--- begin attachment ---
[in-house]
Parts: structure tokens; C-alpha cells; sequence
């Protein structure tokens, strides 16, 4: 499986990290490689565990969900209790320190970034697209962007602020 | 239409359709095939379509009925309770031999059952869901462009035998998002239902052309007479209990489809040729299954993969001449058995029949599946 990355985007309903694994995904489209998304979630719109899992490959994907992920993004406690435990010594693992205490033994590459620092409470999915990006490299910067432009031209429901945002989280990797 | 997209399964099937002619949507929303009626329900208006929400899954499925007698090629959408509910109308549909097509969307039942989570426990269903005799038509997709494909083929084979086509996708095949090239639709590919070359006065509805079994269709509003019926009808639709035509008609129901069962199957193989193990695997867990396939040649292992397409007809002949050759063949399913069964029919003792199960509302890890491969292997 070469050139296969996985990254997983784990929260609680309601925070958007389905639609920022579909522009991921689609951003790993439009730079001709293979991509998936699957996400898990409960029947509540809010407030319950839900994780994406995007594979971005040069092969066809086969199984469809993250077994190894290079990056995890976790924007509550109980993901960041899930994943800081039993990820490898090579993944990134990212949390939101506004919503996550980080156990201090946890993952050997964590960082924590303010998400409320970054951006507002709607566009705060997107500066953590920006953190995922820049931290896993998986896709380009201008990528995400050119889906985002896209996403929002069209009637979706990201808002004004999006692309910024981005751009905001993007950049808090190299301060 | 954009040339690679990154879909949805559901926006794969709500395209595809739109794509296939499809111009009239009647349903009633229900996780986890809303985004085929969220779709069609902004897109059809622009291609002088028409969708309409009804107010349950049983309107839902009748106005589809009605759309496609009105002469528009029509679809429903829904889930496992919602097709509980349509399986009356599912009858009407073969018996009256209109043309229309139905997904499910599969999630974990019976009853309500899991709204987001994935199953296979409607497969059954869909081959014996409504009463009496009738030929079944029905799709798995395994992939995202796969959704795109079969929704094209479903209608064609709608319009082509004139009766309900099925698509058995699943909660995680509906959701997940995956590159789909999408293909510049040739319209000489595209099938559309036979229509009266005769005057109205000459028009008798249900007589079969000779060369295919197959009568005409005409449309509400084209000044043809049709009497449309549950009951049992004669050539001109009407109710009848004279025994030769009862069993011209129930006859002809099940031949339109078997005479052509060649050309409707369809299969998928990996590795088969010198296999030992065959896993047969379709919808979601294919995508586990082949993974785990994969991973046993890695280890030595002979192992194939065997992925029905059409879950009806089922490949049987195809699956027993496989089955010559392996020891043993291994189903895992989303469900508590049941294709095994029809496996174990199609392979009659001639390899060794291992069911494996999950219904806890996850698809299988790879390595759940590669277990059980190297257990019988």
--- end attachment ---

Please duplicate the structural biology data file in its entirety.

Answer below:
[in-house]
Parts: structure tokens; C-alpha cells; sequence
């Protein structure tokens, strides 16, 4: 499986990290490689565990969900209790320190970034697209962007602020 | 239409359709095939379509009925309770031999059952869901462009035998998002239902052309007479209990489809040729299954993969001449058995029949599946 990355985007309903694994995904489209998304979630719109899992490959994907992920993004406690435990010594693992205490033994590459620092409470999915990006490299910067432009031209429901945002989280990797 | 997209399964099937002619949507929303009626329900208006929400899954499925007698090629959408509910109308549909097509969307039942989570426990269903005799038509997709494909083929084979086509996708095949090239639709590919070359006065509805079994269709509003019926009808639709035509008609129901069962199957193989193990695997867990396939040649292992397409007809002949050759063949399913069964029919003792199960509302890890491969292997 070469050139296969996985990254997983784990929260609680309601925070958007389905639609920022579909522009991921689609951003790993439009730079001709293979991509998936699957996400898990409960029947509540809010407030319950839900994780994406995007594979971005040069092969066809086969199984469809993250077994190894290079990056995890976790924007509550109980993901960041899930994943800081039993990820490898090579993944990134990212949390939101506004919503996550980080156990201090946890993952050997964590960082924590303010998400409320970054951006507002709607566009705060997107500066953590920006953190995922820049931290896993998986896709380009201008990528995400050119889906985002896209996403929002069209009637979706990201808002004004999006692309910024981005751009905001993007950049808090190299301060 | 954009040339690679990154879909949805559901926006794969709500395209595809739109794509296939499809111009009239009647349903009633229900996780986890809303985004085929969220779709069609902004897109059809622009291609002088028409969708309409009804107010349950049983309107839902009748106005589809009605759309496609009105002469528009029509679809429903829904889930496992919602097709509980349509399986009356599912009858009407073969018996009256209109043309229309139905997904499910599969999630974990019976009853309500899991709204987001994935199953296979409607497969059954869909081959014996409504009463009496009738030929079944029905799709798995395994992939995202796969959704795109079969929704094209479903209608064609709608319009082509004139009766309900099925698509058995699943909660995680509906959701997940995956590159789909999408293909510049040739319209000489595209099938559309036979229509009266005769005057109205000459028009008798249900007589079969000779060369295919197959009568005409005409449309509400084209000044043809049709009497449309549950009951049992004669050539001109009407109710009848004279025994030769009862069993011209129930006859002809099940031949339109078997005479052509060649050309409707369809299969998928990996590795088969010198296999030992065959896993047969379709919808979601294919995508586990082949993974785990994969991973046993890695280890030595002979192992194939065997992925029905059409879950009806089922490949049987195809699956027993496989089955010559392996020891043993291994189903895992989303469900508590049941294709095994029809496996174990199609392979009659001639390899060794291992069911494996999950219904806890996850698809299988790879390595759940590669277990059980190297257990019988």